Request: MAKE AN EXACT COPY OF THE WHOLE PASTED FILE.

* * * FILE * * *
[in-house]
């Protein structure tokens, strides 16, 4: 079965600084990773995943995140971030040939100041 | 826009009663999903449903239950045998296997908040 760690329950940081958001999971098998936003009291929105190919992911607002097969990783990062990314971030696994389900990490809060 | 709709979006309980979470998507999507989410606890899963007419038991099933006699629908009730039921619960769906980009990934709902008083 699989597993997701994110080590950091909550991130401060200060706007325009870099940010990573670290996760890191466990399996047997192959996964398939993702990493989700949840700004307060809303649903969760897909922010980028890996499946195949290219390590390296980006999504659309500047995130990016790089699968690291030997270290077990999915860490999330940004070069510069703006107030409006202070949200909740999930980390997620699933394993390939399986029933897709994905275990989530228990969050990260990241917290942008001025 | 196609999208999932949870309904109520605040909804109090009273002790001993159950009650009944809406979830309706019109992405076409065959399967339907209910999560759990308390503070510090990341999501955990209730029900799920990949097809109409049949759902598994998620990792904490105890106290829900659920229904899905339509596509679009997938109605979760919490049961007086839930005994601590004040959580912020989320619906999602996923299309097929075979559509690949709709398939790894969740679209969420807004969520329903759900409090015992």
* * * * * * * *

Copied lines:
[in-house]
């Protein structure tokens, strides 16, 4: 079965600084990773995943995140971030040939100041 | 826009009663999903449903239950045998296997908040 760690329950940081958001999971098998936003009291929105190919992911607002097969990783990062990314971030696994389900990490809060 | 709709979006309980979470998507999507989410606890899963007419038991099933006699629908009730039921619960769906980009990934709902008083 699989597993997701994110080590950091909550991130401060200060706007325009870099940010990573670290996760890191466990399996047997192959996964398939993702990493989700949840700004307060809303649903969760897909922010980028890996499946195949290219390590390296980006999504659309500047995130990016790089699968690291030997270290077990999915860490999330940004070069510069703006107030409006202070949200909740999930980390997620699933394993390939399986029933897709994905275990989530228990969050990260990241917290942008001025 | 196609999208999932949870309904109520605040909804109090009273002790001993159950009650009944809406979830309706019109992405076409065959399967339907209910999560759990308390503070510090990341999501955990209730029900799920990949097809109409049949759902598994998620990792904490105890106290829900659920229904899905339509596509679009997938109605979760919490049961007086839930005994601590004040959580912020989320619906999602996923299309097929075979559509690949709709398939790894969740679209969420807004969520329903759900409090015992």